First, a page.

Wildlife advocates are breathing a sigh of relief after a federal judge on Thursday halted a planned trophy hunt of grizzly bears in Wyoming and Idaho.
"We're profoundly relieved the grizzly bears got a stay of execution," said Bethany Cotton with WildEarth Guardians.
Granting the 14-day restraining order, U.S. District Judge Dana Christensen wrote (pdf) that "the threat of death to individual grizzly bears posed by the scheduled hunt is sufficient" to prove irreperable harm.
The hunts in both states—made possible by the U.S. Fish and Wildlife Service's decision last year to strip the Yellowstone region's grizzly population of Endangered Species Act protections—would have been the first in over four decades. They would have begun Sept. 1 and allowed up to 23 bears to be killed outside of the national park.
"As we explained to the judge .... the removal of protections for Yellowstone's iconic grizzlies was illegal. The bears should not be killed in a hunting season made possible by an illegal government decision," said Tim Preso, an attorney at Earthjustice, which had filed the restraining order on behalf of the Northern Cheyenne Tribe, Sierra Club, Center for Biological Diversity, and National Park Conservation Association.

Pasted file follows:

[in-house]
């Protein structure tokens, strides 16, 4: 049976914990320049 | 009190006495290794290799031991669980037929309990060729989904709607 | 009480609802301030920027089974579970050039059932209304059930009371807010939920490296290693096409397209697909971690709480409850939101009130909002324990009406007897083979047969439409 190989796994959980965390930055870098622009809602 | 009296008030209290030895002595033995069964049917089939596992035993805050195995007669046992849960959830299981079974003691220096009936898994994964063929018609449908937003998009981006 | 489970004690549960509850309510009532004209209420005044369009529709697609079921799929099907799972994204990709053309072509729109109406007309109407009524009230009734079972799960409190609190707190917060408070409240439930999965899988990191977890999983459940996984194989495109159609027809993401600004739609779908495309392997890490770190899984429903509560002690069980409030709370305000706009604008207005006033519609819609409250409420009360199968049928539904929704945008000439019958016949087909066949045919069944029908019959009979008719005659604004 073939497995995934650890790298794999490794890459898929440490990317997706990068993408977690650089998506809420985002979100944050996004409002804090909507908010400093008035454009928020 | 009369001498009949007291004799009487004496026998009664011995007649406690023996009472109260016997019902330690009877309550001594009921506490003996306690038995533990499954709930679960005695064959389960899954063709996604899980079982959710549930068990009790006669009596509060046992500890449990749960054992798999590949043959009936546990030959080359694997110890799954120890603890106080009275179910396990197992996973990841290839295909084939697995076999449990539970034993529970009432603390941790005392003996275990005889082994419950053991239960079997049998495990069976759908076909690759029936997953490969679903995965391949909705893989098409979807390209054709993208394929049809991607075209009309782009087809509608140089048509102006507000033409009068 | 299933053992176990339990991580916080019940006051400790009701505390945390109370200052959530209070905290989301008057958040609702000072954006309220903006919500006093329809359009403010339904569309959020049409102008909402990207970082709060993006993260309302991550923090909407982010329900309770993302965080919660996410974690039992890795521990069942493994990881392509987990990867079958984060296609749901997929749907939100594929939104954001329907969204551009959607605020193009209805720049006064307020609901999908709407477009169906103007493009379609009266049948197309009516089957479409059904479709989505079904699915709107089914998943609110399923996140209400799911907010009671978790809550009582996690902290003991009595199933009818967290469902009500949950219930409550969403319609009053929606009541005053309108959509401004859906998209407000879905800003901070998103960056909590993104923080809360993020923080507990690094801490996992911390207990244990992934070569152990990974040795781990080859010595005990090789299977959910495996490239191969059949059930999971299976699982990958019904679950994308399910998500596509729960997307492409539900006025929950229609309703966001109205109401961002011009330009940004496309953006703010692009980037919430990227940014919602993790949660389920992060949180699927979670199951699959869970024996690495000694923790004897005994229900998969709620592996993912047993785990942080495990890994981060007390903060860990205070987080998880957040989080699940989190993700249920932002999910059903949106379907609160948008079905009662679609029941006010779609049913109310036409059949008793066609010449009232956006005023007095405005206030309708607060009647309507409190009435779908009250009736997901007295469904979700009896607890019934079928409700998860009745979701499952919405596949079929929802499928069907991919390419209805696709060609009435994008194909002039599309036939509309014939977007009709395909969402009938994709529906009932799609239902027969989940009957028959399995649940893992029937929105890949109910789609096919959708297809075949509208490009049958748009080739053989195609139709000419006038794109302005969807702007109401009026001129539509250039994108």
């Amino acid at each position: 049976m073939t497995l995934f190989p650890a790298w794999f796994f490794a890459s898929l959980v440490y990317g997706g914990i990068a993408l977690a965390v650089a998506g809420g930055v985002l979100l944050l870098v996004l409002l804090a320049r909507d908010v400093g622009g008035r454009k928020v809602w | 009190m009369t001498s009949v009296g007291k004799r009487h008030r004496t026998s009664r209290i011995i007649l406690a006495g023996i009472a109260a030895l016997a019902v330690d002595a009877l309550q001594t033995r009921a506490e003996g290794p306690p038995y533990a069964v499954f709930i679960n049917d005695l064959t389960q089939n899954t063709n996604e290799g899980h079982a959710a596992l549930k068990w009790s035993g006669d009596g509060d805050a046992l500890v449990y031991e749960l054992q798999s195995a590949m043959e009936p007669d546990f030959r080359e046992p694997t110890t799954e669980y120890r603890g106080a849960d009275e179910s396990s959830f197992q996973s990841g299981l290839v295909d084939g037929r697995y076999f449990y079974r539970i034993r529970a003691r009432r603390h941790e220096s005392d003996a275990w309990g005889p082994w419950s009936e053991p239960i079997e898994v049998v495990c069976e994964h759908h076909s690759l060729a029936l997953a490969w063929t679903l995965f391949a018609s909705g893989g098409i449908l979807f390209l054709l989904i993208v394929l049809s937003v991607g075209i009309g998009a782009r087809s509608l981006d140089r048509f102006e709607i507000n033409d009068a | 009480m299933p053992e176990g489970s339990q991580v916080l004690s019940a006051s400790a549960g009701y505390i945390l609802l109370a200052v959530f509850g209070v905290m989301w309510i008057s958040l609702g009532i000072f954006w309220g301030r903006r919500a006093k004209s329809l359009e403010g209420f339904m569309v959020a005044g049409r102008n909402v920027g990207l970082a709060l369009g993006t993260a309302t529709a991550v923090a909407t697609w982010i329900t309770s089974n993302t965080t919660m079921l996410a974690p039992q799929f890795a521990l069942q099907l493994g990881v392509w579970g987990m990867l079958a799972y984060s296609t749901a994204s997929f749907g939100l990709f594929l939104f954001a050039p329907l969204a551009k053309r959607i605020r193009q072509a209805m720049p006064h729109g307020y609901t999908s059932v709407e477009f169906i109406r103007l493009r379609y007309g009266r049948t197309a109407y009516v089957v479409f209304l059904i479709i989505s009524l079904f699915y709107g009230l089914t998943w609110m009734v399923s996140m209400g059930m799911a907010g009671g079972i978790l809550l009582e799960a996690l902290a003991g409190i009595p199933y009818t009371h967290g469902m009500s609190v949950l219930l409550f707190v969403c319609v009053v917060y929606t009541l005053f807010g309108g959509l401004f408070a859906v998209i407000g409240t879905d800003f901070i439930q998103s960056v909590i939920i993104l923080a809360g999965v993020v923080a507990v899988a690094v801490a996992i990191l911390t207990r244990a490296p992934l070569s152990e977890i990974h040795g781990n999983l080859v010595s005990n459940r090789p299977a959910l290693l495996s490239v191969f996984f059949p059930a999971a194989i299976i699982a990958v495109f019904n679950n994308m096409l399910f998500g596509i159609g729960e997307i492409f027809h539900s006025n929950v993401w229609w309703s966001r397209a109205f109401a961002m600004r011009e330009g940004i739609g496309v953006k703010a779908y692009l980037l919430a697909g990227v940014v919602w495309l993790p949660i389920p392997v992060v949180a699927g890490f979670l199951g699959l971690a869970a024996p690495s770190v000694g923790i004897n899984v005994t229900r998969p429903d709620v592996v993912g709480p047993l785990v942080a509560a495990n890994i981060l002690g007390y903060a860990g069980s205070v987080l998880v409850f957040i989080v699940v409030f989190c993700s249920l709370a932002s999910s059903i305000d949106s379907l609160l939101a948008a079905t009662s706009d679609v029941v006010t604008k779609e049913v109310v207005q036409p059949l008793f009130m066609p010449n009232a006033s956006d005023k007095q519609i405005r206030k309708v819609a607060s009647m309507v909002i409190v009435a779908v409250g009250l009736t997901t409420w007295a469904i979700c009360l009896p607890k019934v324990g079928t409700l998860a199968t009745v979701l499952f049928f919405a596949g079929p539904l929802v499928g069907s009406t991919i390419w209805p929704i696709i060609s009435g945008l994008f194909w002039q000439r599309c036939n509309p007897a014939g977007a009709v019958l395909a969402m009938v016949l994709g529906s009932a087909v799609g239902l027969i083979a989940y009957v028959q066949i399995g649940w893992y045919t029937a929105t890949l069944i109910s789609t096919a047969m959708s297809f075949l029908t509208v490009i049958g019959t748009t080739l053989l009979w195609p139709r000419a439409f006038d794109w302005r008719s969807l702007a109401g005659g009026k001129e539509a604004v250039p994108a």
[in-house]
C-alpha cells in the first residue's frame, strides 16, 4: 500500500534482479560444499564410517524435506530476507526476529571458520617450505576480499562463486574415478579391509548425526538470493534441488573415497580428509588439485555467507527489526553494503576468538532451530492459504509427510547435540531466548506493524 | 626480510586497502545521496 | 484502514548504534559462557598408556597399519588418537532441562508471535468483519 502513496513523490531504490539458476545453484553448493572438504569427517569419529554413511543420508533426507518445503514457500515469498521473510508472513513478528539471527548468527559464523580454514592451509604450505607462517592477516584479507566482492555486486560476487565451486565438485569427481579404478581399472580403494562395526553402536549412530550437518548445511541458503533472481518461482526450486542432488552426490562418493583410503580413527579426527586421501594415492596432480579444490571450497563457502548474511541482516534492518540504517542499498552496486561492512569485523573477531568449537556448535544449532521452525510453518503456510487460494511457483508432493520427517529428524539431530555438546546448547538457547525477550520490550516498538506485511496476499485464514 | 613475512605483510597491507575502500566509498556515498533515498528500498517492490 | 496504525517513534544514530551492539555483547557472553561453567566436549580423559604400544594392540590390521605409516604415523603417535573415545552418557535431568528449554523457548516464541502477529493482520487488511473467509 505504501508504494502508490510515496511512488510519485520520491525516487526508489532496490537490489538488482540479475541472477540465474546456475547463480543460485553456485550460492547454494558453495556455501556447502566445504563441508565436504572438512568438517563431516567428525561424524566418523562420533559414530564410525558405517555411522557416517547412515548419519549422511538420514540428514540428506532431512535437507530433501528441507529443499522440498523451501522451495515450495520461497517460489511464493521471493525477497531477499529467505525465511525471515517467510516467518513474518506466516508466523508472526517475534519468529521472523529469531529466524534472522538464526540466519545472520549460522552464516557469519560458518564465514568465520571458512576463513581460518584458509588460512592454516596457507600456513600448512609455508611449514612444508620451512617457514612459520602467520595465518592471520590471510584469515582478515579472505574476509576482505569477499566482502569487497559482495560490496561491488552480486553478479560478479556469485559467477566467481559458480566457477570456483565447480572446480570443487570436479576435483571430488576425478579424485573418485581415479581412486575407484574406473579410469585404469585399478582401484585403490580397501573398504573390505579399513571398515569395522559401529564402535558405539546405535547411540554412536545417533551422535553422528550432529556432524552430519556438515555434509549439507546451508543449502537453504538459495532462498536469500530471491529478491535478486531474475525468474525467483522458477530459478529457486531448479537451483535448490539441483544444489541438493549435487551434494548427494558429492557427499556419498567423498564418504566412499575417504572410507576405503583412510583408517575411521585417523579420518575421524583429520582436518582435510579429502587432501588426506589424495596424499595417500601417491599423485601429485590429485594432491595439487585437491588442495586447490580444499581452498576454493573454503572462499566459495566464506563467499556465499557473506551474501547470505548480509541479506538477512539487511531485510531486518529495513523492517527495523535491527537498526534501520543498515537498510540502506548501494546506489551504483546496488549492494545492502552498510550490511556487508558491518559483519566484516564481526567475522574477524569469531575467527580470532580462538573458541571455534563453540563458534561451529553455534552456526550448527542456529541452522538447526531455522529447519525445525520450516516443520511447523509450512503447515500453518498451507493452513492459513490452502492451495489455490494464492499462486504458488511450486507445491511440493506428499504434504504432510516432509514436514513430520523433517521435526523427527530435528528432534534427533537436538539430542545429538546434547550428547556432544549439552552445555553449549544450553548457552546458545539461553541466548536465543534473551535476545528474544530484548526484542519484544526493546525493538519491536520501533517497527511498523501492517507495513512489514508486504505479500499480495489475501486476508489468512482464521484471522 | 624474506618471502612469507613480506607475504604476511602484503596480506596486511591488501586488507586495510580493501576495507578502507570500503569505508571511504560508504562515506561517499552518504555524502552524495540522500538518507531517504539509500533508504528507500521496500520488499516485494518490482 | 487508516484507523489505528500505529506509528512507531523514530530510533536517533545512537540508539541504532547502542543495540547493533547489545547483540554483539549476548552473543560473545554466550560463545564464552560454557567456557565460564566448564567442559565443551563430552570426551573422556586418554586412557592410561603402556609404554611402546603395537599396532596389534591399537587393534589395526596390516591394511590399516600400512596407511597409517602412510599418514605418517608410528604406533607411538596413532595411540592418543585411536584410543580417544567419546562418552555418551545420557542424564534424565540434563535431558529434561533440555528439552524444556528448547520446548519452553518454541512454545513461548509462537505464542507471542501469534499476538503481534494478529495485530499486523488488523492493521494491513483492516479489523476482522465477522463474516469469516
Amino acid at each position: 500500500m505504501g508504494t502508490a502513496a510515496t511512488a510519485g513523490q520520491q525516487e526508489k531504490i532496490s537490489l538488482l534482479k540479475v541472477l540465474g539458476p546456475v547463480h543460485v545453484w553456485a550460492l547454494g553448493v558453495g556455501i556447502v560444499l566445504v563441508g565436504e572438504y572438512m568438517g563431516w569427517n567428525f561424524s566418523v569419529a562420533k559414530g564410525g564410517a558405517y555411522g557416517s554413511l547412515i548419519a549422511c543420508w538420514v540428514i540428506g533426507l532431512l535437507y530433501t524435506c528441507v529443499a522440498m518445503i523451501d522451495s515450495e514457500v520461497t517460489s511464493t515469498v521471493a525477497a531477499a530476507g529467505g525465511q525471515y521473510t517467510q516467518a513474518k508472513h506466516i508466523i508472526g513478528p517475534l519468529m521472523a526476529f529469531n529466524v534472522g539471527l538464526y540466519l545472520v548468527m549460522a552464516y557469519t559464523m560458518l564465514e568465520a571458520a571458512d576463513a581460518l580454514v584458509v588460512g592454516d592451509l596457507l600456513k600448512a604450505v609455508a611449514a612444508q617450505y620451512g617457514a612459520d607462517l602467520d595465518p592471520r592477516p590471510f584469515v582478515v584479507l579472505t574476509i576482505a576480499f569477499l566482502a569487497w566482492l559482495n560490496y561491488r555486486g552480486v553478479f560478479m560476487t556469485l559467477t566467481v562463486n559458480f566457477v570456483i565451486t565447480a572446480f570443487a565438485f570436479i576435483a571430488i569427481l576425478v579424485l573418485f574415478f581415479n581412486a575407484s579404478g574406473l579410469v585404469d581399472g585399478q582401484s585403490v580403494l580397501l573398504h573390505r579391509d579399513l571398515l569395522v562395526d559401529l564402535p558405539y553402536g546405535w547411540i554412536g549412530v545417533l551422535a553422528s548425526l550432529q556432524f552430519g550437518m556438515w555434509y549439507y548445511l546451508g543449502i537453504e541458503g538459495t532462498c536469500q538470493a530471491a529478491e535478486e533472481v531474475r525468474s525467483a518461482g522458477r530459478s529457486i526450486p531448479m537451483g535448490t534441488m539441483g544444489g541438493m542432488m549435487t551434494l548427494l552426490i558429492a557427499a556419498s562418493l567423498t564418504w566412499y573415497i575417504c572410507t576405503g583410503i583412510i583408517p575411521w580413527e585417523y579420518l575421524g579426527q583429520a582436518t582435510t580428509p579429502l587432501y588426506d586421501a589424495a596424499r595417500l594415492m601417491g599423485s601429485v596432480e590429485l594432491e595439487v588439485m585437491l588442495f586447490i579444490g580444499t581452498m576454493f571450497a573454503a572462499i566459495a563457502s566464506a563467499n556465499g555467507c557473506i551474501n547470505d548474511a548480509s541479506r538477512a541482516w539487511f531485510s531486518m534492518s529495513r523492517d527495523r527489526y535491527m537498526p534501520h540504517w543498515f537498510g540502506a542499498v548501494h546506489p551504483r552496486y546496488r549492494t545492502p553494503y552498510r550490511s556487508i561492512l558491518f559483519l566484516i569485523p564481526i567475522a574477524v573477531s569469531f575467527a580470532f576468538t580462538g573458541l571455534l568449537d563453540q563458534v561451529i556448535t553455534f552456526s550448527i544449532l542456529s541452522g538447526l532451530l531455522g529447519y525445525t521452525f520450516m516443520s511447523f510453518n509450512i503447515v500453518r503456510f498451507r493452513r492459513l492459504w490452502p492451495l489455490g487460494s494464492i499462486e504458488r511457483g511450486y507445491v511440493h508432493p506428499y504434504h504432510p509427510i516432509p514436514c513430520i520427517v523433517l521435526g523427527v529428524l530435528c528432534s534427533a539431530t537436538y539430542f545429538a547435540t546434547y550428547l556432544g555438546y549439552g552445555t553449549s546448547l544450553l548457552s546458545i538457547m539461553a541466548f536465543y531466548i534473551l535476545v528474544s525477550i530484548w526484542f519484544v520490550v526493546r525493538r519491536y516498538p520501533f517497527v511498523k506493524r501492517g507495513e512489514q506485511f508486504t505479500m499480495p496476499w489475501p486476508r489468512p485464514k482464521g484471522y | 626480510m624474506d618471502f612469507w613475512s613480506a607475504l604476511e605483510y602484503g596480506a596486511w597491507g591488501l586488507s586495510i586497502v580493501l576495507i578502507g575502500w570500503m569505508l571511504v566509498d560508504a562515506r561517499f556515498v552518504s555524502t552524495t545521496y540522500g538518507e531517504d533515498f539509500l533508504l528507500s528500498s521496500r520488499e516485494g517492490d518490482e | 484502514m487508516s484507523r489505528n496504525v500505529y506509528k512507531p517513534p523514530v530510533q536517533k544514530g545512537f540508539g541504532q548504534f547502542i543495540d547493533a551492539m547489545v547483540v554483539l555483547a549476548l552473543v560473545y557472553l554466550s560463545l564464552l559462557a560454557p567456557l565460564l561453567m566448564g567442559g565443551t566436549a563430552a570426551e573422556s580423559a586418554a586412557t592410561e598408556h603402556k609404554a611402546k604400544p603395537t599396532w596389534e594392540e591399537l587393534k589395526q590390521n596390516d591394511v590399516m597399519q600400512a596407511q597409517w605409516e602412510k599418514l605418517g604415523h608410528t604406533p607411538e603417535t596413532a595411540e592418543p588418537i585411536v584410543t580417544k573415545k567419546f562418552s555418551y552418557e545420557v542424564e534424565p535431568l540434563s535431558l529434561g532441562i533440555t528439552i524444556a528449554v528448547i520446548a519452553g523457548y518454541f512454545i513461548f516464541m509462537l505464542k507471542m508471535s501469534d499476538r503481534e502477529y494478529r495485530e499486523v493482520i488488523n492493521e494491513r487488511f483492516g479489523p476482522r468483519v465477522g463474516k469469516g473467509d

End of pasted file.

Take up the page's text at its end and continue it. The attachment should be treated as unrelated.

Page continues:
The groups are still awaiting a final decision on their challenge to the population's removal from the federal endangered and threatened species list. Still, according to Montana Public Radio,
[Judge Christensen] really seemed to crack down on the Fish and Wildlife Service for delisting just this one population of grizzlies. He wanted to know why they’d decided to delist just one population, what sort of analysis went into that decision, and how it could affect other populations of bears—especially grizzlies in the Northern Continental Divide Ecosystem, here in Montana.
"We applaud Judge Christensen's decision to hit the pause button," said Matthew Bishop, an attorney with the Western Environmental Law Center. "There is simply no need to rush into a grizzly bear hunt, with potentially devastating consequences for this iconic species, when the merits of that hunt are being reviewed in federal court."